Economists' Lives: Biography and Autobiography in the History of Economics
This collection of essays, a supplement to History of Political Economy, brings together prominent scholars from economics, sociology, literature, and history to examine the role of biography and autobiography in the history of economics. The first of its kind, this volume looks at the relevance of first-person accounts to narrative histories of economics. The essays consider both the potential and the limits of life writing, which has traditionally been used sparingly by historians of economics, and examine types of biographies, the relationship between autobiography and identity, and the writing of biography.
Contributors to this collection question whether biography is essential to understanding the history of economic ideas and consider how autobiographical materials should be read and interpreted by historians. Articles consider the treatment of autobiographical materials such as conversations and testimonies, the construction of heroes and villains, the relationship between scientific biography and literary biography, and concerns related to living subjects. Several essays address the role of biography and autobiography in the study of economists such as F. A. Hayek, Harry Johnson, Alfred Marshall, John Maynard Keynes, Oskar Morgenstern, and François Quesnay, concluding with several accounts of the interconnection of the historians' projects with their own autobiographies.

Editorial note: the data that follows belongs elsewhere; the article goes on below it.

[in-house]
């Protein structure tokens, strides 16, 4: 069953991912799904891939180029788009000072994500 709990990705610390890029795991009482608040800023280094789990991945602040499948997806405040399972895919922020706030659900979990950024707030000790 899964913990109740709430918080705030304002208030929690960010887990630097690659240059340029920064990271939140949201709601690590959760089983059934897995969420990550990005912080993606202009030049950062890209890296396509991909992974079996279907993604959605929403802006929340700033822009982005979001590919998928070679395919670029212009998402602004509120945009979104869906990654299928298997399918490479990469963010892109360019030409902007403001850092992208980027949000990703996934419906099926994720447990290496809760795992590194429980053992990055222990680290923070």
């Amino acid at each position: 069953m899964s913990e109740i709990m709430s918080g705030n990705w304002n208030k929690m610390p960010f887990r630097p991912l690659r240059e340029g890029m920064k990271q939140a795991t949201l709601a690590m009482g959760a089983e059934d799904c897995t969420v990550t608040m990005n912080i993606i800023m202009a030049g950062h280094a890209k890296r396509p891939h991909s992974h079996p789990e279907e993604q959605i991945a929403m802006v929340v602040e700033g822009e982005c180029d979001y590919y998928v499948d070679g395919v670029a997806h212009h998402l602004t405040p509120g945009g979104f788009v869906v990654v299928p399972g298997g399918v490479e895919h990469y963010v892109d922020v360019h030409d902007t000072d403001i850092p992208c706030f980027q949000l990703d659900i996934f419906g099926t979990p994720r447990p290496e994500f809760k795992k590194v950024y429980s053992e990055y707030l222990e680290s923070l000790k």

All 2007 subscribers to History of Political Economy will receive a copy of "Economists' Lives: Biography and Autobiography in the History of Economics" as part of their subscription.
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A book formed at three intervals, in between cultures, with moving targets of
criticism and few historical markers represented a nightmare for the historian
seeking to identify its "original" aims. My intellectual biography of the young
Popper was ...
The "rationality of scientific revolution" dominates the narrative. Only the theories
that withstood the test of time and criticism— above all, Popper's own criticism—
made it into the Autobiography. He projects a coherence of philosophy and life ...
I discovered that there are scholars, like the deconstructionist literary critic and,
as we now know, Nazi collaborator Paul de Man ... Paul John Eakin, one of the
most acute critics of the genre, sees the autobiographical impulse as a "third and
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Is Autobiography Antiacademic and Uneconomical?
The Production and Use
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